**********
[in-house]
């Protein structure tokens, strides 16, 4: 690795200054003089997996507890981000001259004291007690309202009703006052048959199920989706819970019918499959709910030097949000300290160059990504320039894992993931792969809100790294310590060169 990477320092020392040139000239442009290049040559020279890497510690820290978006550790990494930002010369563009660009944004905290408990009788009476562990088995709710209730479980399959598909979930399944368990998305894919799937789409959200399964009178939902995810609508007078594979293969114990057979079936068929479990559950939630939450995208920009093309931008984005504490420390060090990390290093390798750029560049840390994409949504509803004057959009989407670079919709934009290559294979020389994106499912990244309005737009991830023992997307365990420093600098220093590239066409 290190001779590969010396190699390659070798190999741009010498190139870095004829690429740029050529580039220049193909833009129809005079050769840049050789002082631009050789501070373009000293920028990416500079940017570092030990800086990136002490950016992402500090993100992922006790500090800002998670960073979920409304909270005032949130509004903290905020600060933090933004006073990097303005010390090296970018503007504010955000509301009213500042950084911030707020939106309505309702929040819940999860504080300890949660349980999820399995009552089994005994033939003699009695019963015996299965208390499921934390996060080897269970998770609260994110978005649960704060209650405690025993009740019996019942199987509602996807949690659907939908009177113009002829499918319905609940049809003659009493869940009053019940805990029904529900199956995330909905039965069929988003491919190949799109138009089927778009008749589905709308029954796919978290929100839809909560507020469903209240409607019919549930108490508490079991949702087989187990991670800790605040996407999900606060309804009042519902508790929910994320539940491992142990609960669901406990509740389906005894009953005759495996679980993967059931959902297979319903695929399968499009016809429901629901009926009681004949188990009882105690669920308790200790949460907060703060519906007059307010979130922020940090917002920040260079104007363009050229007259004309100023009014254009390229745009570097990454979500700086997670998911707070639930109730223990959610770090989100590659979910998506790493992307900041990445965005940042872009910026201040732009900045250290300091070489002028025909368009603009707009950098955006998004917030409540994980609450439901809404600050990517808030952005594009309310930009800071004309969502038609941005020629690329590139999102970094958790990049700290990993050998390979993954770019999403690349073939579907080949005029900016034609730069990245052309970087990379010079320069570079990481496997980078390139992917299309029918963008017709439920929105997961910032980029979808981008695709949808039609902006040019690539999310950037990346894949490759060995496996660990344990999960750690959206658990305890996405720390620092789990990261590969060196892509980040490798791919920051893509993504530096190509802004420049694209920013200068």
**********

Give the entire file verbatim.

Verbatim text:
[in-house]
């Protein structure tokens, strides 16, 4: 690795200054003089997996507890981000001259004291007690309202009703006052048959199920989706819970019918499959709910030097949000300290160059990504320039894992993931792969809100790294310590060169 990477320092020392040139000239442009290049040559020279890497510690820290978006550790990494930002010369563009660009944004905290408990009788009476562990088995709710209730479980399959598909979930399944368990998305894919799937789409959200399964009178939902995810609508007078594979293969114990057979079936068929479990559950939630939450995208920009093309931008984005504490420390060090990390290093390798750029560049840390994409949504509803004057959009989407670079919709934009290559294979020389994106499912990244309005737009991830023992997307365990420093600098220093590239066409 290190001779590969010396190699390659070798190999741009010498190139870095004829690429740029050529580039220049193909833009129809005079050769840049050789002082631009050789501070373009000293920028990416500079940017570092030990800086990136002490950016992402500090993100992922006790500090800002998670960073979920409304909270005032949130509004903290905020600060933090933004006073990097303005010390090296970018503007504010955000509301009213500042950084911030707020939106309505309702929040819940999860504080300890949660349980999820399995009552089994005994033939003699009695019963015996299965208390499921934390996060080897269970998770609260994110978005649960704060209650405690025993009740019996019942199987509602996807949690659907939908009177113009002829499918319905609940049809003659009493869940009053019940805990029904529900199956995330909905039965069929988003491919190949799109138009089927778009008749589905709308029954796919978290929100839809909560507020469903209240409607019919549930108490508490079991949702087989187990991670800790605040996407999900606060309804009042519902508790929910994320539940491992142990609960669901406990509740389906005894009953005759495996679980993967059931959902297979319903695929399968499009016809429901629901009926009681004949188990009882105690669920308790200790949460907060703060519906007059307010979130922020940090917002920040260079104007363009050229007259004309100023009014254009390229745009570097990454979500700086997670998911707070639930109730223990959610770090989100590659979910998506790493992307900041990445965005940042872009910026201040732009900045250290300091070489002028025909368009603009707009950098955006998004917030409540994980609450439901809404600050990517808030952005594009309310930009800071004309969502038609941005020629690329590139999102970094958790990049700290990993050998390979993954770019999403690349073939579907080949005029900016034609730069990245052309970087990379010079320069570079990481496997980078390139992917299309029918963008017709439920929105997961910032980029979808981008695709949808039609902006040019690539999310950037990346894949490759060995496996660990344990999960750690959206658990305890996405720390620092789990990261590969060196892509980040490798791919920051893509993504530096190509802004420049694209920013200068």